US: Idea of company-as-person originated in late 19th century
The Supreme Court's 5 to 4 decision that rolled back long-standing
restrictions on corporate campaign finance donations has generated a
lot of Sturm und Drang from proponents of campaign reform and the White
House itself. At the crux of the decision was a determination that
corporations have a right to free speech. The court ruled that limiting
the amount that companies can spend promoting their favored candidates
is tantamount to denying First Amendment rights.
Since when do corporations have civil liberties?
Actually, this concept has been coalescing into its current state
since about the late 19th century, and we can thank railroad barons for
this precedent, according to Joel Bakan, a law professor at the
University of British Columbia and author of "The Corporation," a book
and documentary exploring the curious anthropomorphism of corporate
While corporations had been afforded limited rights, such as
property ownership or contract-making, since the Renaissance, the idea
that an inanimate entity was eligible for rights of personhood sprang
from the 1886 case of Santa Clara County v. Southern Pacific Railroad.
The corporation in this case was able to wield the newly minted 14th
Amendment to argue that it, as a corporation, was entitled to the same
tax benefits as individuals.
Southern Pacific was hardly the only corporation to invoke the Bill
of Rights in the name of deregulation, Bakan points out; although the
law had been added to protect the rights of African Americans after the
Civil War, only 19 individuals invoked it for protection between 1890
and 1910. Businesses, on the other hand, claimed 14th Amendment
protection 288 times during that period. A 1976 Supreme Court case, Buckley v. Valeo, explicitly ruled that political donations were free speech and constitutionally protected.
Other aspects of the law treat companies as though they were people. In
last year's settlement with the SEC, Bank of America agreed to pay $33
million in fines over allegations that it had misled investors,
although no individuals were charged with wrongdoing. The inability of
the prosecution to lay the blame at the feet of any actual individuals
exasperated the judge, who sarcastically asked the agency's attorney
whether a ghost was responsible for the malfeasance.
But businesses eschew personhood when it comes to other areas, such
as paying taxes. As an individual, you pay taxes on what you earn as
well as on what you spend. If you buy a TV or hire a nanny, you pay
taxes on those dollars twice. Corporations and some think tanks
disagree with applying this two-tiered taxation system, arguing that it
inhibits commercial efficiency.
Whether you find the idea of company-as-person and the resulting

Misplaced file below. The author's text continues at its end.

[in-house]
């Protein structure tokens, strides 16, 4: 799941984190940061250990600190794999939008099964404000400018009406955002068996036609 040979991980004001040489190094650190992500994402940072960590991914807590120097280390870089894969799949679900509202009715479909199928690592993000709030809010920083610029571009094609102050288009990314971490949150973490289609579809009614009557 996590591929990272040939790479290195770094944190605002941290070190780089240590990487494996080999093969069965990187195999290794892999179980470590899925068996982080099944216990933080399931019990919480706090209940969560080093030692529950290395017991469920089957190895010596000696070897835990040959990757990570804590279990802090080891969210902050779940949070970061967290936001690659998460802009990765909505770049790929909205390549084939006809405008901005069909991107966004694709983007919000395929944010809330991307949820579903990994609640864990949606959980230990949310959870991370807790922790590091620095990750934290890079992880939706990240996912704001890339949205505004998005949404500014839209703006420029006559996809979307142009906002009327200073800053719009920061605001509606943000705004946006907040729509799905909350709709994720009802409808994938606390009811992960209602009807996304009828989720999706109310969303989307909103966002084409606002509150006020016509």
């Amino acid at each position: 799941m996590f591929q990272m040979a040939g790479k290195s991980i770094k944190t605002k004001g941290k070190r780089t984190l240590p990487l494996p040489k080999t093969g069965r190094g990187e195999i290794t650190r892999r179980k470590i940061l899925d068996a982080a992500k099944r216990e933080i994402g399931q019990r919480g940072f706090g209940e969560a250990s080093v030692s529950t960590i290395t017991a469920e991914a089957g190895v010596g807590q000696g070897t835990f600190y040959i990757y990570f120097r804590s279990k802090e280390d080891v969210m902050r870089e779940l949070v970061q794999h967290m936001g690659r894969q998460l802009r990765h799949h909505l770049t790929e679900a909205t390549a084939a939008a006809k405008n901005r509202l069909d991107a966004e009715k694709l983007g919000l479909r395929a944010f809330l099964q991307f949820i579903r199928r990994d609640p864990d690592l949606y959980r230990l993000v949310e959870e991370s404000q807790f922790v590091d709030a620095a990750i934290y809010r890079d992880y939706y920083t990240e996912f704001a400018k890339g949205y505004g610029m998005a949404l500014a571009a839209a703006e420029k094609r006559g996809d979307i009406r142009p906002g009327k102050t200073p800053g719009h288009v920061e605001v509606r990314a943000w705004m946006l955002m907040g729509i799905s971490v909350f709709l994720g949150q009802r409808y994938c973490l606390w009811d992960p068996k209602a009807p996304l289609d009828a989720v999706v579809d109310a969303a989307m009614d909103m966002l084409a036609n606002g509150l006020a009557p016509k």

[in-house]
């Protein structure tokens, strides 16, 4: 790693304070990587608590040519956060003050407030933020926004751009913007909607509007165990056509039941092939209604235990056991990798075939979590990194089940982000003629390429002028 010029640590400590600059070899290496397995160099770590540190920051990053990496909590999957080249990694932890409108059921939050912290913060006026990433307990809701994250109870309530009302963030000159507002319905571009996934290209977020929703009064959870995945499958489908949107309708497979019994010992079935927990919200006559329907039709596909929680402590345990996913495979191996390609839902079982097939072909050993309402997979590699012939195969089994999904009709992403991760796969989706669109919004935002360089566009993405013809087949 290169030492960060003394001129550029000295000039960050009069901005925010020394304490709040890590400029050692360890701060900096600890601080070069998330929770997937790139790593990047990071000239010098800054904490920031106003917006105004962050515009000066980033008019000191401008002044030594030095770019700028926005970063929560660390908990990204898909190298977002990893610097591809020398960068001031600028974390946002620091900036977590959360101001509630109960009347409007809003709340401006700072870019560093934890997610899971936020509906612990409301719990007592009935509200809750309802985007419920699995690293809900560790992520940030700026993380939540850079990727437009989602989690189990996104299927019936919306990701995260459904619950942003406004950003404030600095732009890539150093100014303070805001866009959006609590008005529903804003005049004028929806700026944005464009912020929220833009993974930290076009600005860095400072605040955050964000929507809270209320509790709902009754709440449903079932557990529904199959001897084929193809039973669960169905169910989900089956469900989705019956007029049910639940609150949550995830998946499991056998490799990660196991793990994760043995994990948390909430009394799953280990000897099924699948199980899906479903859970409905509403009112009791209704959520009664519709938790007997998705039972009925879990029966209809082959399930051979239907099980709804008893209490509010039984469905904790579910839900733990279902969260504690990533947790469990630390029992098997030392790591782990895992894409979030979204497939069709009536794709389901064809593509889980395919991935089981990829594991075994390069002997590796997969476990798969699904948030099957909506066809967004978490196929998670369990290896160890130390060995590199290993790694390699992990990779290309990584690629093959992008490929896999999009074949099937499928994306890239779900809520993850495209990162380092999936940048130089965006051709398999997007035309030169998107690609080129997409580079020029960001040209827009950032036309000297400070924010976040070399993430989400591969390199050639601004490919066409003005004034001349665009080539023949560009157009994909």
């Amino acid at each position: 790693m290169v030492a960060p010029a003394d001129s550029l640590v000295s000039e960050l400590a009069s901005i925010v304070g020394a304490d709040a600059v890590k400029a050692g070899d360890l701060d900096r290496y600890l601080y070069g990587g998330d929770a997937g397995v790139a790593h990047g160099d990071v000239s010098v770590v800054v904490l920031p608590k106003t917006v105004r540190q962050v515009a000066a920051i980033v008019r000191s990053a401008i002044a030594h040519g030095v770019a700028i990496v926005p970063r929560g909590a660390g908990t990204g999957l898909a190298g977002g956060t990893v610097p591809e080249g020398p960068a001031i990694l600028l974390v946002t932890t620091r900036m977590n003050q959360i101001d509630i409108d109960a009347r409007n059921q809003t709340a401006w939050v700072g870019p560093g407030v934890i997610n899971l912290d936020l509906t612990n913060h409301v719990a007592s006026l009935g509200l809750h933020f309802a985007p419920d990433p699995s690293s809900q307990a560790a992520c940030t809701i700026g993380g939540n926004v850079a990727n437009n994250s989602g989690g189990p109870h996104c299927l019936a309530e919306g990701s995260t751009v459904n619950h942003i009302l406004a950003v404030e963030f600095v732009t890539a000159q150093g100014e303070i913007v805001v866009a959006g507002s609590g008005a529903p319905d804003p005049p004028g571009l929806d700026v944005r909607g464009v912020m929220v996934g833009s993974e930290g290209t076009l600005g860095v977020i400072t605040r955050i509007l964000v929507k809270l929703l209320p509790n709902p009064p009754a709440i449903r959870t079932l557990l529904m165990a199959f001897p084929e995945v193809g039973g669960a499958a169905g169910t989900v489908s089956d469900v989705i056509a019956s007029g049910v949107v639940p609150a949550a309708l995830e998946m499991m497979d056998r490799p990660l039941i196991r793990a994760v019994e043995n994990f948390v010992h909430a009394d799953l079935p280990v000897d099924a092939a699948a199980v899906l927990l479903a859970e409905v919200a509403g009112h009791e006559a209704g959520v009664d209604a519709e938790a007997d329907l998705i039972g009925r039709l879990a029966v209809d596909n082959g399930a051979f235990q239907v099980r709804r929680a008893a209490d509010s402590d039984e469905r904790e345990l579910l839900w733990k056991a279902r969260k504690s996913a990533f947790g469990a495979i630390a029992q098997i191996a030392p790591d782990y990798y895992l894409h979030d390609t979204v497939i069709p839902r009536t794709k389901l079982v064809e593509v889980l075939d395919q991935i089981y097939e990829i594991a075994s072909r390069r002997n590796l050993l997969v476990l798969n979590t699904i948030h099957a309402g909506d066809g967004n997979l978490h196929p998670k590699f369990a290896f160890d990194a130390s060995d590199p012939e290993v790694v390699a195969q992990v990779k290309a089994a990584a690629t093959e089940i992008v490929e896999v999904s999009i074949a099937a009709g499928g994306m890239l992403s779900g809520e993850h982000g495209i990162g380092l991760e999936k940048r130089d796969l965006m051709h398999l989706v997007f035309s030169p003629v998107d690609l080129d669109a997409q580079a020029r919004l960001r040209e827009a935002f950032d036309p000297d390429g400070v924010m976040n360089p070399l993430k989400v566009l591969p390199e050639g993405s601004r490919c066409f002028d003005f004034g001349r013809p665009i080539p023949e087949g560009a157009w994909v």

freedom on political spending troublesome hinges on whether you think
more money buys you a louder bullhorn in the political arena. At least
one ardent capitalist thinks so. Billionaire Michael R. Bloomberg,
who is in his third term as mayor of New York City, is estimated to
have spent hundreds of millions of dollars of his own fortune winning
his position, breaking records with his spending every step of the way.
Some people -- including five Supreme Court justices -- think the
political theater is a level playing field, a street-corner basketball
court where anyone can join a pickup game. Others see it more like a
country club: Unless you have the means to pony up for a membership,
you cannot play.
This worries those in the latter camp, such as Bakan, whose book
went so far as to bring in a psychiatrist -- who conferred a diagnosis
of psychopath on the average modern commercial enterprise. Bakan's not
alone in his concern; in the Supreme Court's dissent, Justice John Paul
Stevens argued that because companies are without feelings, consciences
or desires, they shouldn't benefit from laws that protect ordinary
He's two-thirds right. Corporations don't possess a conscience or
feelings (no matter what that cause-marketing campaign tells you). They
do have one desire, though: earning money. This troubles opponents of
the court's ruling, who predict that companies will flex considerable
economic muscle to chip away at legislation that limits earning
potential in the name of things like environmental preservation and
The prospect of these protections undermined in the pursuit of
profit has proponents of corporate regulation -- not to mention
campaign finance reform -- discouraged. On the bright side, though,
freeing corporate coffers to spend all they want on political campaigns
may have come just in time to save the advertising industry.
- 208 Regulation